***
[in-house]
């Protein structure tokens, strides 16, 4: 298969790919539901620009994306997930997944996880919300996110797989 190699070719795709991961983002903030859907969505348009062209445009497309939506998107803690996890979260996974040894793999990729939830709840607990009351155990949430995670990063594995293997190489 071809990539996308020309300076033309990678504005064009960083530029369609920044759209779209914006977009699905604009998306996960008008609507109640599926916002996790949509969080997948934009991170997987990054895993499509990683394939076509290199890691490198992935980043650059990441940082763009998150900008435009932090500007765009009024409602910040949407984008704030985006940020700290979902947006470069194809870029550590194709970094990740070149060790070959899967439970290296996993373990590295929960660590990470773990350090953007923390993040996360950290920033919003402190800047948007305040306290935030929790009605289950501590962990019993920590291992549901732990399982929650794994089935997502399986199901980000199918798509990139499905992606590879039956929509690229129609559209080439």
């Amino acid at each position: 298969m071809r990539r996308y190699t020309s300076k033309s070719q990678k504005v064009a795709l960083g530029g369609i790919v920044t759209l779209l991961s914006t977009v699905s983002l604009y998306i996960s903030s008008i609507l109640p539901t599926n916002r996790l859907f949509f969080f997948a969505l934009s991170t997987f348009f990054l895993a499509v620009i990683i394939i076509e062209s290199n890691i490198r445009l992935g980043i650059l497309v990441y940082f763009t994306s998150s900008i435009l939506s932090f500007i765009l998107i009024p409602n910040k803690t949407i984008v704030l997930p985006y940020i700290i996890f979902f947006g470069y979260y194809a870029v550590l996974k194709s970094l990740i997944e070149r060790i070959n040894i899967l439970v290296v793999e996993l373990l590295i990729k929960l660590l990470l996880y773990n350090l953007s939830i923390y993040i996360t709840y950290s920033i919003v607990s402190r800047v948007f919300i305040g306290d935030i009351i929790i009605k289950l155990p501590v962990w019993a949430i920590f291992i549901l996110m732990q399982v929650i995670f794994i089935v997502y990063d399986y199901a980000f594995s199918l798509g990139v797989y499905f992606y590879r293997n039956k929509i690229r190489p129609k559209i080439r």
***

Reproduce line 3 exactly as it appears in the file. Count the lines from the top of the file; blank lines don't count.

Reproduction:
């Amino acid at each position: 298969m071809r990539r996308y190699t020309s300076k033309s070719q990678k504005v064009a795709l960083g530029g369609i790919v920044t759209l779209l991961s914006t977009v699905s983002l604009y998306i996960s903030s008008i609507l109640p539901t599926n916002r996790l859907f949509f969080f997948a969505l934009s991170t997987f348009f990054l895993a499509v620009i990683i394939i076509e062209s290199n890691i490198r445009l992935g980043i650059l497309v990441y940082f763009t994306s998150s900008i435009l939506s932090f500007i765009l998107i009024p409602n910040k803690t949407i984008v704030l997930p985006y940020i700290i996890f979902f947006g470069y979260y194809a870029v550590l996974k194709s970094l990740i997944e070149r060790i070959n040894i899967l439970v290296v793999e996993l373990l590295i990729k929960l660590l990470l996880y773990n350090l953007s939830i923390y993040i996360t709840y950290s920033i919003v607990s402190r800047v948007f919300i305040g306290d935030i009351i929790i009605k289950l155990p501590v962990w019993a949430i920590f291992i549901l996110m732990q399982v929650i995670f794994i089935v997502y990063d399986y199901a980000f594995s199918l798509g990139v797989y499905f992606y590879r293997n039956k929509i690229r190489p129609k559209i080439r």